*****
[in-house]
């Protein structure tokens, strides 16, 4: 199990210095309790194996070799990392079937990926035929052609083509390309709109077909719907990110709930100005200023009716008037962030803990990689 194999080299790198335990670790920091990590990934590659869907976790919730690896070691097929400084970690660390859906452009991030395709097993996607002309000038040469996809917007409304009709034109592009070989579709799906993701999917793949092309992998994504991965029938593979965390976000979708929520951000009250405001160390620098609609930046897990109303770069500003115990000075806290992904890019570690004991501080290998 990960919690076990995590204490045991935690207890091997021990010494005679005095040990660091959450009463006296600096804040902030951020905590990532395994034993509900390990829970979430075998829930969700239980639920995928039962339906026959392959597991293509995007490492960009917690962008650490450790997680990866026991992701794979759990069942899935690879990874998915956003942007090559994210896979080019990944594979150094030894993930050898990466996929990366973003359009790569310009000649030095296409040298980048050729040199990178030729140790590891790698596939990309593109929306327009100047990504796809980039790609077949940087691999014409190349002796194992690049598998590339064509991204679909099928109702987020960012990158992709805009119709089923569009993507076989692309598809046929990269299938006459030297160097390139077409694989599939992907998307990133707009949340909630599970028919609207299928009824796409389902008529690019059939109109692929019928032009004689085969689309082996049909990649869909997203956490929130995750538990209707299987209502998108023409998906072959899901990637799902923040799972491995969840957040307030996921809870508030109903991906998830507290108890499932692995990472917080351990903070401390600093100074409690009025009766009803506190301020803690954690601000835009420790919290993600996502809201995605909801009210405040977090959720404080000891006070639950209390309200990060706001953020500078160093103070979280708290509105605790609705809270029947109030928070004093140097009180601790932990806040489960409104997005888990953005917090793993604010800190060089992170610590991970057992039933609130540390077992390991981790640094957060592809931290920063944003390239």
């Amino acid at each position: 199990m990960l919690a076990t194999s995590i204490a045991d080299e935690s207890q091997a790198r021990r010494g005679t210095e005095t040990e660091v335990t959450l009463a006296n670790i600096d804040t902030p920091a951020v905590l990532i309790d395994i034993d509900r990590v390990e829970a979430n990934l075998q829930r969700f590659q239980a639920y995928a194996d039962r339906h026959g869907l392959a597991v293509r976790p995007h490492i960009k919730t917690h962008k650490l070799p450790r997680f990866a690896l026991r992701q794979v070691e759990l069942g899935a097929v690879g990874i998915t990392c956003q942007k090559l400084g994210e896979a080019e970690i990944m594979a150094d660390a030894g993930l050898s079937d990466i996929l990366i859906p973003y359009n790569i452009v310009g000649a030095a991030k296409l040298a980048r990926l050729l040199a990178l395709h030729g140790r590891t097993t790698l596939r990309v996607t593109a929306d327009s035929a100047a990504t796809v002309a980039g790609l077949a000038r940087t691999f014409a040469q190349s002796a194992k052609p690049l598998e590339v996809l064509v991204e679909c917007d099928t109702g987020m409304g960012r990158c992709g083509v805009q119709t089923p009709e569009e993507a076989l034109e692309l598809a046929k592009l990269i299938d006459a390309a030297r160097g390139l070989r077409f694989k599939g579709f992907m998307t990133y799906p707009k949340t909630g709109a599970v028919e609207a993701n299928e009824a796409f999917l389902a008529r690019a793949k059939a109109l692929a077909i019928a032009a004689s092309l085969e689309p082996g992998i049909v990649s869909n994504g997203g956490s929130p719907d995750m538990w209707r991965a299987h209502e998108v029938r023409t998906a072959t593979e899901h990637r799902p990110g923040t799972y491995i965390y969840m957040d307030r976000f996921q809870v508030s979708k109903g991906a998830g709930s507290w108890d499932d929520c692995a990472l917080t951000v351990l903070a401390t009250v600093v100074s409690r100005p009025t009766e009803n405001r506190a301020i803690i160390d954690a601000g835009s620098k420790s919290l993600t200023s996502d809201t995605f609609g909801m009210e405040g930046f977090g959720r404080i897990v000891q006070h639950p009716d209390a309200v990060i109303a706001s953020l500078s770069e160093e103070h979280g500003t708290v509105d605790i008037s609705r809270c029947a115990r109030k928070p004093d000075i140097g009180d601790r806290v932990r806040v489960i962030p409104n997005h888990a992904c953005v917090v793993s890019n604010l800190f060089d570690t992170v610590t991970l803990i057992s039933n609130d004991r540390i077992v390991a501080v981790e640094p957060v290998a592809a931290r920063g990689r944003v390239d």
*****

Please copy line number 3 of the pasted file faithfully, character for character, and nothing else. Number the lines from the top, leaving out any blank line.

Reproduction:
């Amino acid at each position: 199990m990960l919690a076990t194999s995590i204490a045991d080299e935690s207890q091997a790198r021990r010494g005679t210095e005095t040990e660091v335990t959450l009463a006296n670790i600096d804040t902030p920091a951020v905590l990532i309790d395994i034993d509900r990590v390990e829970a979430n990934l075998q829930r969700f590659q239980a639920y995928a194996d039962r339906h026959g869907l392959a597991v293509r976790p995007h490492i960009k919730t917690h962008k650490l070799p450790r997680f990866a690896l026991r992701q794979v070691e759990l069942g899935a097929v690879g990874i998915t990392c956003q942007k090559l400084g994210e896979a080019e970690i990944m594979a150094d660390a030894g993930l050898s079937d990466i996929l990366i859906p973003y359009n790569i452009v310009g000649a030095a991030k296409l040298a980048r990926l050729l040199a990178l395709h030729g140790r590891t097993t790698l596939r990309v996607t593109a929306d327009s035929a100047a990504t796809v002309a980039g790609l077949a000038r940087t691999f014409a040469q190349s002796a194992k052609p690049l598998e590339v996809l064509v991204e679909c917007d099928t109702g987020m409304g960012r990158c992709g083509v805009q119709t089923p009709e569009e993507a076989l034109e692309l598809a046929k592009l990269i299938d006459a390309a030297r160097g390139l070989r077409f694989k599939g579709f992907m998307t990133y799906p707009k949340t909630g709109a599970v028919e609207a993701n299928e009824a796409f999917l389902a008529r690019a793949k059939a109109l692929a077909i019928a032009a004689s092309l085969e689309p082996g992998i049909v990649s869909n994504g997203g956490s929130p719907d995750m538990w209707r991965a299987h209502e998108v029938r023409t998906a072959t593979e899901h990637r799902p990110g923040t799972y491995i965390y969840m957040d307030r976000f996921q809870v508030s979708k109903g991906a998830g709930s507290w108890d499932d929520c692995a990472l917080t951000v351990l903070a401390t009250v600093v100074s409690r100005p009025t009766e009803n405001r506190a301020i803690i160390d954690a601000g835009s620098k420790s919290l993600t200023s996502d809201t995605f609609g909801m009210e405040g930046f977090g959720r404080i897990v000891q006070h639950p009716d209390a309200v990060i109303a706001s953020l500078s770069e160093e103070h979280g500003t708290v509105d605790i008037s609705r809270c029947a115990r109030k928070p004093d000075i140097g009180d601790r806290v932990r806040v489960i962030p409104n997005h888990a992904c953005v917090v793993s890019n604010l800190f060089d570690t992170v610590t991970l803990i057992s039933n609130d004991r540390i077992v390991a501080v981790e640094p957060v290998a592809a931290r920063g990689r944003v390239d």